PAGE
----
If you wander into a quiz and see the organisers pull out the dinosaur called the Direct and Passing method, then you can be sure that (a) they have never participated in good quizzes themselves (b) Do not believe in modern concepts such as being fair to participants or (the most likely) (c) lack the common sense to spot the inherent flaws in the system.

The D & P method has been discarded long ago by all well-meaning and informed quizzers. Those who persist in its use would do well to consider these points. The D&P method (also known as the 10/5 system or the conventional passing system) essentially consists of offering a team a direct attempt at a question for a value, say 10 points. If that team fails to answer correctly, the question passes to the next in order, but only for a lesser value, usually half, in this case 5. The explanation usually given for it is that it is easier for the teams following as possible options have been ruled out. Superficially, this may be a valid point, but veteran quizzers will easily provide a contradictory argument. This is the fact that on many occasions, the answers provided by a team create a certain trend of answering (especially if the quizmaster seems to respond to that answer in a manner that suggests it may be in the general direction of the right answer) that consciously or otherwise is followed by the rest. Being misled by the previous answers is a trap that all quizzers fall into quite frequently.

For instance, at Chakravyuh 2001, a visual connect consisted of linking images varying from that of the sun, moon, some of the planets, people such as the Curies & Einstein, a map of a Swedish district, Berkeley and so on. It was marked by a large number and wide variety of these images. The first team to take a shot, went by the more recognisable faces of Einstein, Rutherford etc to guess atomic programmes and World Wars. All the rest of the teams veered in that same direction, and ended up as a result, way off the mark - clearly the first team had infected their responses. The answer, by the way, was that these items had inspired the nomenclature of various chemical elements. I call this Forward Biasing (well, it's inspired :-) )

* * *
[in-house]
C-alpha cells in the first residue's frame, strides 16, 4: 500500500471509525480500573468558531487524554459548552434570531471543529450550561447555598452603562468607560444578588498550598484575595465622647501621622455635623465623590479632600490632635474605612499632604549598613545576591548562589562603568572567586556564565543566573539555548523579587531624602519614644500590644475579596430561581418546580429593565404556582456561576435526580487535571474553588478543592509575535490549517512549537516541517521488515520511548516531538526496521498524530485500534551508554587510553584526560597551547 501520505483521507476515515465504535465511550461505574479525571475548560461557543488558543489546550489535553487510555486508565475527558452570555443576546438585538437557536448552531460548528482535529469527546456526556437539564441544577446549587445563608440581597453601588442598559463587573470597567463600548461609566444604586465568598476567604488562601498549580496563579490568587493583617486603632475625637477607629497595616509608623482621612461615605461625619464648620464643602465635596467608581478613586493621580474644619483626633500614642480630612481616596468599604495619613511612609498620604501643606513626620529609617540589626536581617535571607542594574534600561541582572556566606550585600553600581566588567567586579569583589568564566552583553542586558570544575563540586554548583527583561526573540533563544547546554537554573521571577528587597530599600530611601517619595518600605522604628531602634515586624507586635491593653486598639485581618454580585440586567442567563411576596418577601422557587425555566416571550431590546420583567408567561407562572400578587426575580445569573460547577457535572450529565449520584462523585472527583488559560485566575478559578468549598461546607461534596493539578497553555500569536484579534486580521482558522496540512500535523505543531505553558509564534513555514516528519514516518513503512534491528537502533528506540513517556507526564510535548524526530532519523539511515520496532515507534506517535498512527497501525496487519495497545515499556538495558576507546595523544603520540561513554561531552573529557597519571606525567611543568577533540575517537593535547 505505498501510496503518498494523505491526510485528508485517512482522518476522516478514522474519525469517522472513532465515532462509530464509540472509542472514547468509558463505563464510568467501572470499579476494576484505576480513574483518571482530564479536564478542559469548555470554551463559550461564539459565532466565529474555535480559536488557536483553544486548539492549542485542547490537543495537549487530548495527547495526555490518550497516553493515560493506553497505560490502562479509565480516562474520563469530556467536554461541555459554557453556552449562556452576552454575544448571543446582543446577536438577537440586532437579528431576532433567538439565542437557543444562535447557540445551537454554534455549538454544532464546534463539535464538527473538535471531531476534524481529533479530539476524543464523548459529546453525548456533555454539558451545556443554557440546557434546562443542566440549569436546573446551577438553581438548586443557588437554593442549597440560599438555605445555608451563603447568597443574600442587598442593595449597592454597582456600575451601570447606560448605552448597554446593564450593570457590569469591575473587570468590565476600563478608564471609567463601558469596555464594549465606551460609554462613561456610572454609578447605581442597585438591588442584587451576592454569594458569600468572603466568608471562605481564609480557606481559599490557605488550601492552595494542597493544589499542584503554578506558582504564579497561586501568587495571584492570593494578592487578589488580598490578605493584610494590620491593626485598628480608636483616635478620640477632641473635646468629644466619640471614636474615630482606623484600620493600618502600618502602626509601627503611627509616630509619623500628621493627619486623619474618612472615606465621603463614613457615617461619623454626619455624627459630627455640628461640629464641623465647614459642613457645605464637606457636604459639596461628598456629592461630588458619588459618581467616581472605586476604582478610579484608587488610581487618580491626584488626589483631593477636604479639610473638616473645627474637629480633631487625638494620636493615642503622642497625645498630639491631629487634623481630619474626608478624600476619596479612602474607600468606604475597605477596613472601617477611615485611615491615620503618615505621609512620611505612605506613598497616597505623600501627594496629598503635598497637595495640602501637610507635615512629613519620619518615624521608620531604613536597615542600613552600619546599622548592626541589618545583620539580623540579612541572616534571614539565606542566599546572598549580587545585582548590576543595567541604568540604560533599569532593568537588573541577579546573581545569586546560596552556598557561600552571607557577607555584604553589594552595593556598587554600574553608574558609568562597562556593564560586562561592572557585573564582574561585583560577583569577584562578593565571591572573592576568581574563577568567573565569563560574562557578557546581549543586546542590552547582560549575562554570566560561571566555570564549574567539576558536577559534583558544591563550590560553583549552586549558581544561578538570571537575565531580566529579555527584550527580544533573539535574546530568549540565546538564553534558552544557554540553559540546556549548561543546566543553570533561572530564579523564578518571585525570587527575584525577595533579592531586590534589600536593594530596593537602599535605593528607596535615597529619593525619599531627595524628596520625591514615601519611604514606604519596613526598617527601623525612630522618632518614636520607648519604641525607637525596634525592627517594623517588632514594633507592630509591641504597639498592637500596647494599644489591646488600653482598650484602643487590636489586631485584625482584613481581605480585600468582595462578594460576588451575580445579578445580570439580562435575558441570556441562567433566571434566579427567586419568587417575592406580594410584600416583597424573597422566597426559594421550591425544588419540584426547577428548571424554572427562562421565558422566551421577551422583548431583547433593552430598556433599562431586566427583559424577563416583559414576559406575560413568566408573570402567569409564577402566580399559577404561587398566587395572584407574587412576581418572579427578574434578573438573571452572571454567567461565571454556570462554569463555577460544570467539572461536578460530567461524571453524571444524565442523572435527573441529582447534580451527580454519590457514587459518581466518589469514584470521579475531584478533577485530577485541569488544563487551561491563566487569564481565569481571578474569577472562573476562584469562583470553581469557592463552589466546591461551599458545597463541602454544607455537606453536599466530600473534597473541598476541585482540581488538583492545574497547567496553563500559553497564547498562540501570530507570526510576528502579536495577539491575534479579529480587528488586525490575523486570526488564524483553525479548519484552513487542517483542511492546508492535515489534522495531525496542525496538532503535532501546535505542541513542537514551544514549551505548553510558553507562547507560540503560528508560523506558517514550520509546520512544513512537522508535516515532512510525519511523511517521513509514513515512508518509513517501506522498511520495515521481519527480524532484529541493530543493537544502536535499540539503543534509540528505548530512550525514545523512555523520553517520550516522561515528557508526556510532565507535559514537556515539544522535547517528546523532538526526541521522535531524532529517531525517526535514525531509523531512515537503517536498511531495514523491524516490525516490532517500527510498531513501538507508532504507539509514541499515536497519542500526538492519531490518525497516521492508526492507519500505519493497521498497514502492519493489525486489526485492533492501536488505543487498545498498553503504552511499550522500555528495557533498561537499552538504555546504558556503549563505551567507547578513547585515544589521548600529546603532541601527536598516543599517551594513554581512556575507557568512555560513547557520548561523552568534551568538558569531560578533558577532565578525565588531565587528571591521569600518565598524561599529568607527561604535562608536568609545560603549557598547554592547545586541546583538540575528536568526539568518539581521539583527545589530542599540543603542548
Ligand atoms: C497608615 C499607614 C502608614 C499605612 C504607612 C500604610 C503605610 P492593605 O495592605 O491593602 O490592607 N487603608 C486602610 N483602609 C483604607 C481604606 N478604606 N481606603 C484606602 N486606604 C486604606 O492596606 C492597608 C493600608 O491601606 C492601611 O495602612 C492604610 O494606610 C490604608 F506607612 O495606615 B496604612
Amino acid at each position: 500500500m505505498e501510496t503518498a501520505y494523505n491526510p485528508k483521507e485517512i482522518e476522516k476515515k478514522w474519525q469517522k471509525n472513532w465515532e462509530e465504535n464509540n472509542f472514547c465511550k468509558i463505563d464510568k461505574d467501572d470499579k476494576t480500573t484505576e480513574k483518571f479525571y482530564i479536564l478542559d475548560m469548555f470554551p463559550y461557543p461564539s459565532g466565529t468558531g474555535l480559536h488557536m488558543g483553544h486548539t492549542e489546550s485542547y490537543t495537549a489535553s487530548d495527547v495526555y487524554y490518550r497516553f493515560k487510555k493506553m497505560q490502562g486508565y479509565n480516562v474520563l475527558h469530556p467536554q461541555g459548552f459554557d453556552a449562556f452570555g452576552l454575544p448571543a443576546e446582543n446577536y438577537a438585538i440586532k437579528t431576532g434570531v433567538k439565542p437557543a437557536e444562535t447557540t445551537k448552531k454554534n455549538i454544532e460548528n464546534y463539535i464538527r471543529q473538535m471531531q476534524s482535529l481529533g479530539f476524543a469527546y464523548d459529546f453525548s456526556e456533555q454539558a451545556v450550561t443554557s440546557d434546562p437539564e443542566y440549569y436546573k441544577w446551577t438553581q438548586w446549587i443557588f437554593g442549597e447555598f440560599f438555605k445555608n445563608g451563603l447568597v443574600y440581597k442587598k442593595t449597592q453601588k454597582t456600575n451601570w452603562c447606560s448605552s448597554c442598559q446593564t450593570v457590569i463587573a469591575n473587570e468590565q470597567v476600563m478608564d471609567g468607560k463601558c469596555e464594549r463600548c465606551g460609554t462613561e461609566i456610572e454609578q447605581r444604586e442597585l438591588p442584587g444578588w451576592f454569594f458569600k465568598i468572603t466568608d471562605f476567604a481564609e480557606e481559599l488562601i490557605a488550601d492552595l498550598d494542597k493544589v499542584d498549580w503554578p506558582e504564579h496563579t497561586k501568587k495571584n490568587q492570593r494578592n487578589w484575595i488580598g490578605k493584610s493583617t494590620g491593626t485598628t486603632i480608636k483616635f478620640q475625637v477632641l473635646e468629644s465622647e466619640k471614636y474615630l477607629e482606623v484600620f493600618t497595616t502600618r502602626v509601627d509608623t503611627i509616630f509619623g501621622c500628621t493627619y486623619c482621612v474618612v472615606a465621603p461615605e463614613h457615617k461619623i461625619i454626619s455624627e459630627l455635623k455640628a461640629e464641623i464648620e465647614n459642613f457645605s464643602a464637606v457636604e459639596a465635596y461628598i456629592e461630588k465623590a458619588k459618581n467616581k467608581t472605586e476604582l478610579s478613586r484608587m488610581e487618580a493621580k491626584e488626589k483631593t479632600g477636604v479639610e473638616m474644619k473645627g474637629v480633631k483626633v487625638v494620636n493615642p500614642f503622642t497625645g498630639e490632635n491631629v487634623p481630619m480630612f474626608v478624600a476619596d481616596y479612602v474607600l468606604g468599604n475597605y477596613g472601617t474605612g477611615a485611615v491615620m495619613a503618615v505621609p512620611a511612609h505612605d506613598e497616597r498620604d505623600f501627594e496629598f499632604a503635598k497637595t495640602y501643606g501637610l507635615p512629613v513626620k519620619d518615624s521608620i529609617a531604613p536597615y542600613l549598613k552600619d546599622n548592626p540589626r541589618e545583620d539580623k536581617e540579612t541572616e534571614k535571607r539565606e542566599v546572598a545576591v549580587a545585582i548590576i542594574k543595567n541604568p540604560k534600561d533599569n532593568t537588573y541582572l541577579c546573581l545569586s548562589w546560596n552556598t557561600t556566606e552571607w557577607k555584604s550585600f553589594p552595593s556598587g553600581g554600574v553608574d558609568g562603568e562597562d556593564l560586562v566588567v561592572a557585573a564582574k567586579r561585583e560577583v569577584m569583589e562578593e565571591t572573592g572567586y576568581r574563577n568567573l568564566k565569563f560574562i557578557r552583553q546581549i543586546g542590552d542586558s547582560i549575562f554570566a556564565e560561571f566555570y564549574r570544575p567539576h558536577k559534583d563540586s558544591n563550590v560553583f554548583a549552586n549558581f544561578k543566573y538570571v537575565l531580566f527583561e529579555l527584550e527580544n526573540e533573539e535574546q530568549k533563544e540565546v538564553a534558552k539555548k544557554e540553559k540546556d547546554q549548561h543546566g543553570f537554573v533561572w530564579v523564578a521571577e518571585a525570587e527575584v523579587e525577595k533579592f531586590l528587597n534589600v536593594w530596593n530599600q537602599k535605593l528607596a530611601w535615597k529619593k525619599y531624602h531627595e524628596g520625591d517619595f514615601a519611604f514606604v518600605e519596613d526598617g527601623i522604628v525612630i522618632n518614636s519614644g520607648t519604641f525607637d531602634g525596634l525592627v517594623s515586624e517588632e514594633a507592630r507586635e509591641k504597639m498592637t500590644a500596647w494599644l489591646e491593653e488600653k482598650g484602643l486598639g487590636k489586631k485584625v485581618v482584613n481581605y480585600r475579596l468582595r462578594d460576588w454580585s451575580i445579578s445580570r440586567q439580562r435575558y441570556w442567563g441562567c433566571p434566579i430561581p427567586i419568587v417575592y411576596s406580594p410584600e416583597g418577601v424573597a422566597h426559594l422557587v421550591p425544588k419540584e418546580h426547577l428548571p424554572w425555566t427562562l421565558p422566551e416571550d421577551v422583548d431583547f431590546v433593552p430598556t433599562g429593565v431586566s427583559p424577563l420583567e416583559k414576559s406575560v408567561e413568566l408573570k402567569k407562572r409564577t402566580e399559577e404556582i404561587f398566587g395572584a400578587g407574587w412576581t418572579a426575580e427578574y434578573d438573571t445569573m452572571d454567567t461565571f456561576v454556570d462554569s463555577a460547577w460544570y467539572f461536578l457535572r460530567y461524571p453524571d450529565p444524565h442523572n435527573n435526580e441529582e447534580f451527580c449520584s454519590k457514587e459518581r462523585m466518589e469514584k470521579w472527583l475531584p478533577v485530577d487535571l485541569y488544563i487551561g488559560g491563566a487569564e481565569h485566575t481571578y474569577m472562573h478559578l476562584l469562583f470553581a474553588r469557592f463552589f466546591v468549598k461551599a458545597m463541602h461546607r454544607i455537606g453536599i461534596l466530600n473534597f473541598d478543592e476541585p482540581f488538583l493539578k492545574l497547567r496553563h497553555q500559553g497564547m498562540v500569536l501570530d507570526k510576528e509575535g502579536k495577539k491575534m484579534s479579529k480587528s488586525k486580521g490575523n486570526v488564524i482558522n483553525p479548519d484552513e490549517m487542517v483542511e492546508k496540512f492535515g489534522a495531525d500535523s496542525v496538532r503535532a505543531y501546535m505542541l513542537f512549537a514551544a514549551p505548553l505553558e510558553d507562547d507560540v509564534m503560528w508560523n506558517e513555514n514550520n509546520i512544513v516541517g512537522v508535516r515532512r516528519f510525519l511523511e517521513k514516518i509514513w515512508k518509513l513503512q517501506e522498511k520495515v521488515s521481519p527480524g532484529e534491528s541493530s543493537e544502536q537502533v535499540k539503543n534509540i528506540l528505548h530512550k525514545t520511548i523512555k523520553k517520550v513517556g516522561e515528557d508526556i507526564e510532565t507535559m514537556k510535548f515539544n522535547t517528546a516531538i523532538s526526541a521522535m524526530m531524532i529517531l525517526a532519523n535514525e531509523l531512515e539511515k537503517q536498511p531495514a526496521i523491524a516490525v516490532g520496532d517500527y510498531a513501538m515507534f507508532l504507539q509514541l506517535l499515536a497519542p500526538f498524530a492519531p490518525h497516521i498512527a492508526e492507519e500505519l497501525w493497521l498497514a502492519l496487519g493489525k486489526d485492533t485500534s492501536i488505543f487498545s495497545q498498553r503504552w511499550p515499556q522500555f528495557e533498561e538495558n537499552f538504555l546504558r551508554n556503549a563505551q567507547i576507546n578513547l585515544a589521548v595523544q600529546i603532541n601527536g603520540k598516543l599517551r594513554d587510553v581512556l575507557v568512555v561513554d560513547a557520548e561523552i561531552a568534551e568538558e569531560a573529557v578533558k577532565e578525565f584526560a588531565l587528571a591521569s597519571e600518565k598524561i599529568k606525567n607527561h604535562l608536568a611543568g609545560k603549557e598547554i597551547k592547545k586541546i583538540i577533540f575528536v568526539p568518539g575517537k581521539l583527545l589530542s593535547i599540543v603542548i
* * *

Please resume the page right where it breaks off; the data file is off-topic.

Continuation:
So clearly, providing different values to a question isn't right. Perhaps this is some latent socialist streak among enlightened quizzers, but it is fair to expect that all answers have the same value attached to them, and there is no need for a team only to get more because they got first crack at that question.

Another pain point about the D&P method concerns the other major pillar of the method: deciding the recipient of the next question. Here, since the order is static, the recipients of a question are pre-decided in a round. Other events do not influence this decision of which question goes to which team. Coupled with the 10-5 system, this can have disastrous effects on the outcome of a team, which has grounded the chances of many a good team. Consider this: Team A gets a question, can't answer, qn passes to B who gets it right and hence scores 5 points. The next question (and this is the killer) goes again to Team B who answer it direct to get 10 points. Suddenly, they are up to 15 with none of the others (except A) having touched a ball, to use a metaphor. Additionally, it is a common occurence in this method that a team answers say 5 questions, all from passes to get 25. Another team may have answered just 3 questions, all direct, and hence surpasses the former to be on 30. In the longer run, teams can suffer just because they answered after someone else, though they might have had to fight harder.